Integrated Pest Management (IPM) is an environmentally friendly, common sense approach to controlling pests. The IPM principles and benefits described below apply to any type of structure and landscaping.
Principles of IPM
Traditional pest control involves the routine application of pesticides. Whereas IPM, focuses on pest prevention and Uses pesticides only as needed.
This provides a more effective, environmentally sensitive approach.
IPM programs take advantage of all appropriate pest management strategies, including the judicious use of pesticides. Preventive pesticide application is limited because the risk of pesticide exposure may outweigh the benefits of control, especially when non-chemical methods provide the same results.
IPM is not a single pest control method but rather involves integrating multiple control methods based on site information obtained through inspection, monitoring and reports.
Consequently, every IPM program is designed based on the pest prevention goals and eradication needs of the situation. Successful IPM programs use this four-tiered implementation approach.
Tier 1, Identify Pests and Monitor Progress
Correct pest identification is required to:
- Determine the best preventive measures.
- Reduce the unnecessary use of pesticides.
Additionally, correct identification will prevent the elimination of beneficial organisms. When monitoring for pests:
- Maintain records for each building detailing:
- monitoring techniques;
- location; and
- inspection schedule.
- Record monitoring results and inspection findings, including recommendations.
Many monitoring techniques are available and often vary according to the pest. Successful IPM programs routinely monitor:
- pest populations;
- areas vulnerable to pests; and
- the efficacy of prevention and control methods.
IPM plans should be updated in response to monitoring results.
Tier 2, Set Action Thresholds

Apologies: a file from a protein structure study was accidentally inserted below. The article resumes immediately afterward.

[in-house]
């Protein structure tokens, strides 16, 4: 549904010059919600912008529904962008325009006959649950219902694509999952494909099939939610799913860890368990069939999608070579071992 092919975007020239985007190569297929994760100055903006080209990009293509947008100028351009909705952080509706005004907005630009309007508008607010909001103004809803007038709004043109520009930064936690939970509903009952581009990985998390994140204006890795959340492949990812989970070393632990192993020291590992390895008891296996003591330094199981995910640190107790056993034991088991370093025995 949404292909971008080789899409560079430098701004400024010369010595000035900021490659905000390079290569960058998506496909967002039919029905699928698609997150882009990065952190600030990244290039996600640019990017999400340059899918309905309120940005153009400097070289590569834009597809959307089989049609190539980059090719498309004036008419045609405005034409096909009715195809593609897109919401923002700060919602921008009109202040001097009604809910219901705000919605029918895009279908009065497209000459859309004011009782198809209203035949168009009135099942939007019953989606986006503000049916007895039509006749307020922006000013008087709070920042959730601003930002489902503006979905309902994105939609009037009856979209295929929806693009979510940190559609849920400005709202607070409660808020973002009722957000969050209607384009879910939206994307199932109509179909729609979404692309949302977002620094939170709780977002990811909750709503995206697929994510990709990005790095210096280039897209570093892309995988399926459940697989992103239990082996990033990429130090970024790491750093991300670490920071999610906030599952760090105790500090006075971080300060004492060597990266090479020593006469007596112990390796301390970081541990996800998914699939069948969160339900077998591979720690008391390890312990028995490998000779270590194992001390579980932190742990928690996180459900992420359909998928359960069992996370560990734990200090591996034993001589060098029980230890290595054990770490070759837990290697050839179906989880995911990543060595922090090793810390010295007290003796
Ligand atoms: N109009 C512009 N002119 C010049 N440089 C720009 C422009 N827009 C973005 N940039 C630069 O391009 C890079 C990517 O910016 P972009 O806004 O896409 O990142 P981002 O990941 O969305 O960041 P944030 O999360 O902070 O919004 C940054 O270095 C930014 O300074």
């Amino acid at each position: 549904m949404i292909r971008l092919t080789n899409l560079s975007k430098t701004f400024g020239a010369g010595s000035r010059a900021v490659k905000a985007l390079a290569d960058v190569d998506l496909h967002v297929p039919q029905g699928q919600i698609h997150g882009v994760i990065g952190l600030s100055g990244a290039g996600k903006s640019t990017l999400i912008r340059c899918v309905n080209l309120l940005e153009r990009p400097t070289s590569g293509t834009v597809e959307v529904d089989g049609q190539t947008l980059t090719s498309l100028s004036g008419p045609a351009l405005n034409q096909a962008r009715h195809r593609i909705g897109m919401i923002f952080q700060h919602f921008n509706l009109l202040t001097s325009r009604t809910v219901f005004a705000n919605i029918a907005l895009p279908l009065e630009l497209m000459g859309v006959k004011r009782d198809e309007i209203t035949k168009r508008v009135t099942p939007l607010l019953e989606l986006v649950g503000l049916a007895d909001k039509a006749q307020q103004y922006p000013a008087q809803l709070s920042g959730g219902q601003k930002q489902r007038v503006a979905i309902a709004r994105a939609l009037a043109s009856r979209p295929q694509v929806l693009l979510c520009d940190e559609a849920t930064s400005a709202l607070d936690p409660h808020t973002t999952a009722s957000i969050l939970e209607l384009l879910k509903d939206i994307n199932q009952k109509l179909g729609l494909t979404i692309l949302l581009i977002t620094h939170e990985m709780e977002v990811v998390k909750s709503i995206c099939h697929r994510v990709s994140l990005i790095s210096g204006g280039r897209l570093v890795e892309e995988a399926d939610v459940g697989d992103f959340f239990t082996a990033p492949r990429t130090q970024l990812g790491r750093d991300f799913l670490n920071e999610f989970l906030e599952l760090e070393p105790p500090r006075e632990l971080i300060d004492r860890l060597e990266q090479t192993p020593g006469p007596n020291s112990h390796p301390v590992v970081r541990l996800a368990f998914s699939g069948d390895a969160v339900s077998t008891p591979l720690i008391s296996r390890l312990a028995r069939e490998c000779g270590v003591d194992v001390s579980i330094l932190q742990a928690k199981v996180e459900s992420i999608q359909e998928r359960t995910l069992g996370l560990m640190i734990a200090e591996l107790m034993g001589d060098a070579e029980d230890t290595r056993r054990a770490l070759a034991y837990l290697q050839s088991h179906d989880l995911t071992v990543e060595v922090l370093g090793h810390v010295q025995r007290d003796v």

An action threshold is the pest population level at which the pest’s presence is a:
- health hazard; or
- economic threat.
Setting an action threshold is critical to guiding pest control decisions. A defined threshold will focus the size, scope, and intensity of an IPM plan.
Tier 3, Prevent Pests
IPM focuses on prevention by removing conditions that attract pests, such as food, water, and shelter. Preventive actions include:
- Reducing clutter.
- Sealing areas where pests enter the building (weatherization).
- Removing trash and overgrown vegetation.
- Maintaining clean dining and food storage areas.
- Installing pest barriers.
- Removing standing water.
- Educating building occupants on IPM.
Tier, 4 Control Pests
Pest control is required if action thresholds are exceeded. IPM programs use the most effective, lowest risk options considering the risks to the applicator, building occupants, and environment. Control methods include:
- Pest trapping.
- Heat/cold treatment.
- Physical removal.
- Pesticide application.
Documenting pest control actions is critical in evaluating success and should include:
- An on-site record of each pest control service, including all pesticide applications, in a searchable, organized system.
- Evidence that non-chemical control methods were considered and implemented.
- Recommendations for preventing future pest problems.
IPM is an effective and environmentally-sensitive approach that offers a wide variety of tools to reduce contact with pests and exposure to pesticides. When choosing a pest control program, consider the Integrated Pest Management Specialist at Stormin’ Norman Termite and Pest Control for all your pest control needs.